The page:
CODA POSTERI was thrilled that CODA has received some love this awards season. The Best Picture and Supporting actor nominations are the minimum the Academy should have done. CODA is better than just about every movie being talked about this awards season.

What amazing performances by all the lead actors. This could have gone down the treacly path that would have made it insufferable. But all the moments worked on me. It’s a story of passion and family and sacrifice.

Troy Kotsur’s win at the SAG awards and nomination for Supporting Actor at the Oscars seems the right call. He was so tough, frustrating and touching as the father. I was disappointed Marlee Matlin also didn’t get recognized. She too was so perfect as the mom.

Emilia Jones is a revelation. Not just her singing (she has a great set of pipes), but her acting. I felt her struggle and her fight for her own life.

Sian Heder’s script and direction are wonderful. The adapted screenplay category is stacked this year so it would be a huge suprise if it wins. That doesn’t mean it doesn’t deserve it.

This movie gave me all the feels. Watch it with a box of tissues. Then watch it again just because.


king richard posterI was very ambivalent about seeing King Richard. I like Will Smith, but he’s not among the actors I will seek out on a regular basis. He’s very hit or miss for me. Also, movies that deal with terrible parents make me squirm in my seat (I put I, Tonya in that category but it was impossible not to love). I always saw Richard Williams as one of those crazy sports parents, a type I have dealt with in my life.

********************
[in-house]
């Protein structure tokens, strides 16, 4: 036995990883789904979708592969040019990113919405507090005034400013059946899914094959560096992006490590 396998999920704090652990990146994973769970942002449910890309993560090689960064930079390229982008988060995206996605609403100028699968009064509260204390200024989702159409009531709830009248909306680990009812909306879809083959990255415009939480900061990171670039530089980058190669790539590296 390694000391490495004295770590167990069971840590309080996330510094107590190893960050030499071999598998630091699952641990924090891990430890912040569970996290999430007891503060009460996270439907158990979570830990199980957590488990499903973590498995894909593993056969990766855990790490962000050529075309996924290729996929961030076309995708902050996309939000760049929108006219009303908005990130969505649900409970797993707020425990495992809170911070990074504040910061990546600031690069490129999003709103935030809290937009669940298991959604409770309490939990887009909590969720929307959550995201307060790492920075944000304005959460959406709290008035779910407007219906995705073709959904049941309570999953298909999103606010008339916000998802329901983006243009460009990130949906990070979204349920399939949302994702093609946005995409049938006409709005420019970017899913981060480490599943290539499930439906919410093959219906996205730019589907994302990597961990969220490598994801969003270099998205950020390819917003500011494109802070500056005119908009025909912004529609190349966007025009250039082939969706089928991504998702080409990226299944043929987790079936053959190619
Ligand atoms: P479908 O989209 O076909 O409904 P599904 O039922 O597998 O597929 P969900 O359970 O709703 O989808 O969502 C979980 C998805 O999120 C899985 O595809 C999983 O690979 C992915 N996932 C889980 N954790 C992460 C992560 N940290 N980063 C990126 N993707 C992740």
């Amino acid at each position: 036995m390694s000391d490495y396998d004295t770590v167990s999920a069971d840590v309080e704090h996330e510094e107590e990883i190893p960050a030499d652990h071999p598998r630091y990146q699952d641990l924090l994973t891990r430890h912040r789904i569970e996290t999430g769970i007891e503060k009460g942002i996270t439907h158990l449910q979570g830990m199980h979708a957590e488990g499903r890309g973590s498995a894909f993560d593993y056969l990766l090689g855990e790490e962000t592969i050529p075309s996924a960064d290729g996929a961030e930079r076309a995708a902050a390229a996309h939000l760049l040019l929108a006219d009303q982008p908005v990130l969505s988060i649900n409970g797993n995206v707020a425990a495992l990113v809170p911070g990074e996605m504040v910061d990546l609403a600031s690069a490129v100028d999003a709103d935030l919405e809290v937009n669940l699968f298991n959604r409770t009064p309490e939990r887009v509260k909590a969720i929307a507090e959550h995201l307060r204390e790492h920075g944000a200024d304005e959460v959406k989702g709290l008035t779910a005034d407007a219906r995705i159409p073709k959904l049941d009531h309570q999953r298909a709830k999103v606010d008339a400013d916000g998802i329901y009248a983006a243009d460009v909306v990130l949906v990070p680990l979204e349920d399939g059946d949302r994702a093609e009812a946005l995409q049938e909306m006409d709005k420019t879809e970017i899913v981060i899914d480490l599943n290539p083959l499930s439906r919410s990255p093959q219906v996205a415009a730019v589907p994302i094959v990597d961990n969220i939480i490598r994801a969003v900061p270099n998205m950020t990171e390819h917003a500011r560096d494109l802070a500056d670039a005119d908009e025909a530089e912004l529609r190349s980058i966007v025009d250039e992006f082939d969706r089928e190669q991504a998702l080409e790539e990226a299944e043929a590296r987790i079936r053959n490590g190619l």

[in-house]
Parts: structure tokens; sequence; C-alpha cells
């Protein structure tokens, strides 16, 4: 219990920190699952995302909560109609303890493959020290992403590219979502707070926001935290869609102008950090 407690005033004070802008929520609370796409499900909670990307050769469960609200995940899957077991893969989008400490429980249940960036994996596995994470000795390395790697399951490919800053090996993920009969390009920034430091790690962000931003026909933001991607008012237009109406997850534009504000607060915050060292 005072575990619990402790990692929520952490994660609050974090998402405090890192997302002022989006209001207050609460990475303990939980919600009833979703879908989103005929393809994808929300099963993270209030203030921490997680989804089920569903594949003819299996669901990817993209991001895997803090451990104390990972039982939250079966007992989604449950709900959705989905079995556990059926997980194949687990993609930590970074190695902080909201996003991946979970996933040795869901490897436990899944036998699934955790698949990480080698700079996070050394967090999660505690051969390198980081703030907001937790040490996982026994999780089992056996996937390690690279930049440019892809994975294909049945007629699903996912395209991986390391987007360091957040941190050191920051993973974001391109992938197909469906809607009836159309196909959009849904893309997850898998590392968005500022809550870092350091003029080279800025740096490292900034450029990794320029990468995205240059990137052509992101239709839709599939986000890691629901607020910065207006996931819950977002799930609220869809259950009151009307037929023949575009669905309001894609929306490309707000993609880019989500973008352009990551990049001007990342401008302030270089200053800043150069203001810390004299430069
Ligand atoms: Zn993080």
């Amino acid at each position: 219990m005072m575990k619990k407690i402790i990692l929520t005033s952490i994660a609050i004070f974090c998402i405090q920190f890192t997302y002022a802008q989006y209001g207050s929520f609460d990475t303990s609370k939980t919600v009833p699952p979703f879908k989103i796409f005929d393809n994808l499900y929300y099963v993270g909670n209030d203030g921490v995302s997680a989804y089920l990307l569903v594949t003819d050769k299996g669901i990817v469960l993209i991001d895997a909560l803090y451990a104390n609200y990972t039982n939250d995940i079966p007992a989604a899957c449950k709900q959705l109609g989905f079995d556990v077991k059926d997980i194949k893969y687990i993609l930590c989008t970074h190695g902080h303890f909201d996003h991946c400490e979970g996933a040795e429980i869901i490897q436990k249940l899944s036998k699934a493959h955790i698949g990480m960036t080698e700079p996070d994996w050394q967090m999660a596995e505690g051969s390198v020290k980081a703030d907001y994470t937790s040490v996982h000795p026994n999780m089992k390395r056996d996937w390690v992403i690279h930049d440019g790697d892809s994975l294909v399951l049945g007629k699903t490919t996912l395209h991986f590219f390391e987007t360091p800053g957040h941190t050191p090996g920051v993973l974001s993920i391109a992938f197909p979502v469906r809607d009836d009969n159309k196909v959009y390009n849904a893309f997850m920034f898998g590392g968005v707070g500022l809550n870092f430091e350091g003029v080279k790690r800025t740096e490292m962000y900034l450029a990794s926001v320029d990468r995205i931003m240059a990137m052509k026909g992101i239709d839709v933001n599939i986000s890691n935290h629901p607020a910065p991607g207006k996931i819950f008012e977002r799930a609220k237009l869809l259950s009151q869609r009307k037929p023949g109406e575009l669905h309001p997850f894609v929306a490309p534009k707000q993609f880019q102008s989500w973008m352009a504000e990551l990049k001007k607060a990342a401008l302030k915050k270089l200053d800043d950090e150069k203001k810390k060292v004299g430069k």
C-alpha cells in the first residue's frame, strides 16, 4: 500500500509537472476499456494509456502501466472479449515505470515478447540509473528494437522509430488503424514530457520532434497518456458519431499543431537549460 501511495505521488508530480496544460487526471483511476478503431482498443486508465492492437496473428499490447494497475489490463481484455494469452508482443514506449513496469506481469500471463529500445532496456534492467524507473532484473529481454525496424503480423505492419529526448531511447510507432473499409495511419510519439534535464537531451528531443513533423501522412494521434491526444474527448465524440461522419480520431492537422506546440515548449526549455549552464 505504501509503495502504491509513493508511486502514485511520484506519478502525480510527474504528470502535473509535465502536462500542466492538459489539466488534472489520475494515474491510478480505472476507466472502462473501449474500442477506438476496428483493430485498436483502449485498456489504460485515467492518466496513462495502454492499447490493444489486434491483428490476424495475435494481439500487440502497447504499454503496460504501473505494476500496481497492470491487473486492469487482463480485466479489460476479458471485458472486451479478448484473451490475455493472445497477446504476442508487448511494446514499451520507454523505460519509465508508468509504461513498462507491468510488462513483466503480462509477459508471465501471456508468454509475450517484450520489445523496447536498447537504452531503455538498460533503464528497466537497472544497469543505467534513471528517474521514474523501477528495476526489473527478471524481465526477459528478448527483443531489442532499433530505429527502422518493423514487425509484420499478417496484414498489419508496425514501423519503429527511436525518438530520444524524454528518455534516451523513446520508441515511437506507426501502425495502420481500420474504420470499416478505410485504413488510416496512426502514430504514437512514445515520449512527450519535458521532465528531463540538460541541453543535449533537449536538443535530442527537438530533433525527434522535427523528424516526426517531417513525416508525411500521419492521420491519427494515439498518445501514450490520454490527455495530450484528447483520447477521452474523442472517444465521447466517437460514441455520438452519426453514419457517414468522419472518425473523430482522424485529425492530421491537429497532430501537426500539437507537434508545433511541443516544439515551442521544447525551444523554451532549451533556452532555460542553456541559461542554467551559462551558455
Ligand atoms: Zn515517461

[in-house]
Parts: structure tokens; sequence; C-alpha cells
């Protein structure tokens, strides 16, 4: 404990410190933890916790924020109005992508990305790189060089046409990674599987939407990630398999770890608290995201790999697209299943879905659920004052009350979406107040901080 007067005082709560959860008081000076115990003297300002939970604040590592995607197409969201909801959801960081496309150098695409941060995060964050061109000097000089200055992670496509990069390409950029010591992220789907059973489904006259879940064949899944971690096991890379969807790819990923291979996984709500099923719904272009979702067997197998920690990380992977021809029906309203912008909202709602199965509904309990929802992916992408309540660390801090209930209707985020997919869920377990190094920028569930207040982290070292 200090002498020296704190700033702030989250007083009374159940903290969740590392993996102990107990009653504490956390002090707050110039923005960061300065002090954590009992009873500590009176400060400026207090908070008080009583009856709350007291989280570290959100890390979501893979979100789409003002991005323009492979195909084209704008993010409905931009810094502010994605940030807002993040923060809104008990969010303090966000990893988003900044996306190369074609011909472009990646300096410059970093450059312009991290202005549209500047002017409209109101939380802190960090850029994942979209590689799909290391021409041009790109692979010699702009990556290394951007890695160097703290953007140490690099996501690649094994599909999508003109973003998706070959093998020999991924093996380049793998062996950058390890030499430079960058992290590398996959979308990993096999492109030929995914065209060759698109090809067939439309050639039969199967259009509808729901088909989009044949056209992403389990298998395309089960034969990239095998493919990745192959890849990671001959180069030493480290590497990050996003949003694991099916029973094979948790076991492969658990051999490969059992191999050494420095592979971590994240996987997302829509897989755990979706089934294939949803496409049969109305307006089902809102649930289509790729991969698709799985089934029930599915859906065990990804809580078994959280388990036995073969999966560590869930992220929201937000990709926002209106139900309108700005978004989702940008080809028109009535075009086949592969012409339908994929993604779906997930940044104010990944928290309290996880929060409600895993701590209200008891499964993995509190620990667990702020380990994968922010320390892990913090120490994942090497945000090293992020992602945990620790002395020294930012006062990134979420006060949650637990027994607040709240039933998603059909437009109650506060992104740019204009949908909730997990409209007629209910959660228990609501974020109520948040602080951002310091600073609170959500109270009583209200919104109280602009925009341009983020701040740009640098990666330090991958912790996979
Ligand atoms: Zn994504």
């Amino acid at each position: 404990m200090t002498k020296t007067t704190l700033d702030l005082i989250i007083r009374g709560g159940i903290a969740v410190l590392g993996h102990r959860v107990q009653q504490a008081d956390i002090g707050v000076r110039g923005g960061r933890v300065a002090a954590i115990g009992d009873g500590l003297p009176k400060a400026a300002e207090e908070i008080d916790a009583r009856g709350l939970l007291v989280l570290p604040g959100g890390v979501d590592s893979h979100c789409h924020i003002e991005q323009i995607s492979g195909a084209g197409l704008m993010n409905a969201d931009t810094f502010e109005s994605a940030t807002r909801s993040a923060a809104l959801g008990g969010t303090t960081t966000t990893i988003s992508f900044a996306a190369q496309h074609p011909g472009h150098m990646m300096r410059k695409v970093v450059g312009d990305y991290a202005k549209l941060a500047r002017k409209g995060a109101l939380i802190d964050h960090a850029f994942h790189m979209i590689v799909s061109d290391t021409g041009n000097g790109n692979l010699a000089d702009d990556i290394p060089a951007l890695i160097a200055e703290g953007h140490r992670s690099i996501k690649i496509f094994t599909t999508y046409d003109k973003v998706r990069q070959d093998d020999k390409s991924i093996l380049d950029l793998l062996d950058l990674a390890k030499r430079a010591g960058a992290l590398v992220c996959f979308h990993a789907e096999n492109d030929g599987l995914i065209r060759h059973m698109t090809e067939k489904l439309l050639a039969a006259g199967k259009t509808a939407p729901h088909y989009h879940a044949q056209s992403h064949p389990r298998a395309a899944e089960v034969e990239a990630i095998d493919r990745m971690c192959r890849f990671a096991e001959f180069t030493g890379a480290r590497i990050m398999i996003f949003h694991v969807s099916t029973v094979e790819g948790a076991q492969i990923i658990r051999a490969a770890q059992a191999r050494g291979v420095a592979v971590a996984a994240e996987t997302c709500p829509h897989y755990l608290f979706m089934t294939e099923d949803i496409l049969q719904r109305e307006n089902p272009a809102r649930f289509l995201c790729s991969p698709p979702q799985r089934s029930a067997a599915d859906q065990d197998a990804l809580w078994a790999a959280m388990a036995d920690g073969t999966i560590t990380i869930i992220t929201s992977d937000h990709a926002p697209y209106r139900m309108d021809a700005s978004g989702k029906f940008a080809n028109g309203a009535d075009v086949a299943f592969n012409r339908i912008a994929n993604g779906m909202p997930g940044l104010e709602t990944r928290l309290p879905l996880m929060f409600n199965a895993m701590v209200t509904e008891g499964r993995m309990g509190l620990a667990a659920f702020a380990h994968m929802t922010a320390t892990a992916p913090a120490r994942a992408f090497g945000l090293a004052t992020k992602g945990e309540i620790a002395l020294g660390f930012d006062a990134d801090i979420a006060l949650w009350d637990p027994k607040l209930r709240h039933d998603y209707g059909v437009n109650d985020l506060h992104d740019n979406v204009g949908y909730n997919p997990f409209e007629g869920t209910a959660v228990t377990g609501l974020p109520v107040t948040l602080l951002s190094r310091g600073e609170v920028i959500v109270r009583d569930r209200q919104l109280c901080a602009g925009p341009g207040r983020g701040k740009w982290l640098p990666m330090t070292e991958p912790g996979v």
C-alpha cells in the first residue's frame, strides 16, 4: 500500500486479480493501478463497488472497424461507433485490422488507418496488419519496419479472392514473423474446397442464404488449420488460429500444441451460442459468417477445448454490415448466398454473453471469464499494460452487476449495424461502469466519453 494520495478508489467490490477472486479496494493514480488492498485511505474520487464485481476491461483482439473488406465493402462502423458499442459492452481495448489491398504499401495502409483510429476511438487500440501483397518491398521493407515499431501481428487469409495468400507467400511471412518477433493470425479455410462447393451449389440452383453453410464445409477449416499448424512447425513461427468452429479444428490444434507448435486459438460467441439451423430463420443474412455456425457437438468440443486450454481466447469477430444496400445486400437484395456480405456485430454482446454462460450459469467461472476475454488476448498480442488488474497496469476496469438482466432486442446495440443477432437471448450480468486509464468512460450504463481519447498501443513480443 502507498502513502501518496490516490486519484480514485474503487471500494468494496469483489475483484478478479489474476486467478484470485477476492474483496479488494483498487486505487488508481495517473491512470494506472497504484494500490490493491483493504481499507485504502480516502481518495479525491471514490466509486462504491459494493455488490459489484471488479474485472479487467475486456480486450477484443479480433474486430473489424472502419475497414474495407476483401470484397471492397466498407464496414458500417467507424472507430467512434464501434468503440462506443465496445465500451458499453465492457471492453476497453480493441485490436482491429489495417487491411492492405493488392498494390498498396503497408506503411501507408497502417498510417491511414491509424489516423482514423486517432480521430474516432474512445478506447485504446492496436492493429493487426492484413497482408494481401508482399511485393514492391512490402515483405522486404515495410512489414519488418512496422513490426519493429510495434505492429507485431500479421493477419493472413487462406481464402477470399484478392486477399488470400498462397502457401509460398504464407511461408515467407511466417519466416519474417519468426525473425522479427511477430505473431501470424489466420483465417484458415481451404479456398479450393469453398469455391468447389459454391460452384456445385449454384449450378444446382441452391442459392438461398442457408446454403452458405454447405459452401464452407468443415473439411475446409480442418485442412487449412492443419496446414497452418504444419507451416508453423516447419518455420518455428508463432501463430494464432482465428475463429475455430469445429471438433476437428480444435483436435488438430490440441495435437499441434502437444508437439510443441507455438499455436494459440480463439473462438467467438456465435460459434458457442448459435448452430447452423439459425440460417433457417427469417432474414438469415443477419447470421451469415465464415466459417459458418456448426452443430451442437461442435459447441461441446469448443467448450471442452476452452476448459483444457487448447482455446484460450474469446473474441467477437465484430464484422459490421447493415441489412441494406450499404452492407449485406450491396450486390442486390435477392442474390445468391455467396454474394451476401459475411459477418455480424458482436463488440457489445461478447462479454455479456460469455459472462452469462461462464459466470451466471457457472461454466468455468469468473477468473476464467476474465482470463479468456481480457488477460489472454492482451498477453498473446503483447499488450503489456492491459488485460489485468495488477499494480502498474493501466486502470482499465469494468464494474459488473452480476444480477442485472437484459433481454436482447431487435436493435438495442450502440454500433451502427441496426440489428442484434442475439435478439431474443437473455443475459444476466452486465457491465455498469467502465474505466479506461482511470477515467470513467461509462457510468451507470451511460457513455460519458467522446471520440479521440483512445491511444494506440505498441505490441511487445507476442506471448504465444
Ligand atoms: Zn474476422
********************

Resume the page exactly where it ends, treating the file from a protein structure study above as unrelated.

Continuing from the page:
I finally decided to give it a shot and I’m glad I did. It is not by any means a great movie. I liked it, but wasn’t over the moon. I’m probably very alone on an island with this opinion, but I did not love Will Smith’s performance. He felt like he was in a different movie. His “impersonation” of Williams was almost distracting. Everyone else seem like a real person while he seemed like a caricature. It felt like he was in a very different movie. What saved it for me were the performances of Aunjanue Ellis and Jon Bernthal. They were the best parts of the movie. Ellis felt like a real person and thank god she was there to rein in Smith. She felt like she was pulling him off a cliff (both story and acting) a few times. She deserves a Supporting Actress nomination. Bernthal was just fun and a real audience surrogate.
I wondered why this is an awards contender. But I get it. The Oscars now is about rewarding impersonation. If you play someone famous or infamous and you pull it off then you will be recognized. I dislike that trend in films. We need more original, fictional stories and fewer of these biopic-style treatments. Rant by grumpy old dude over.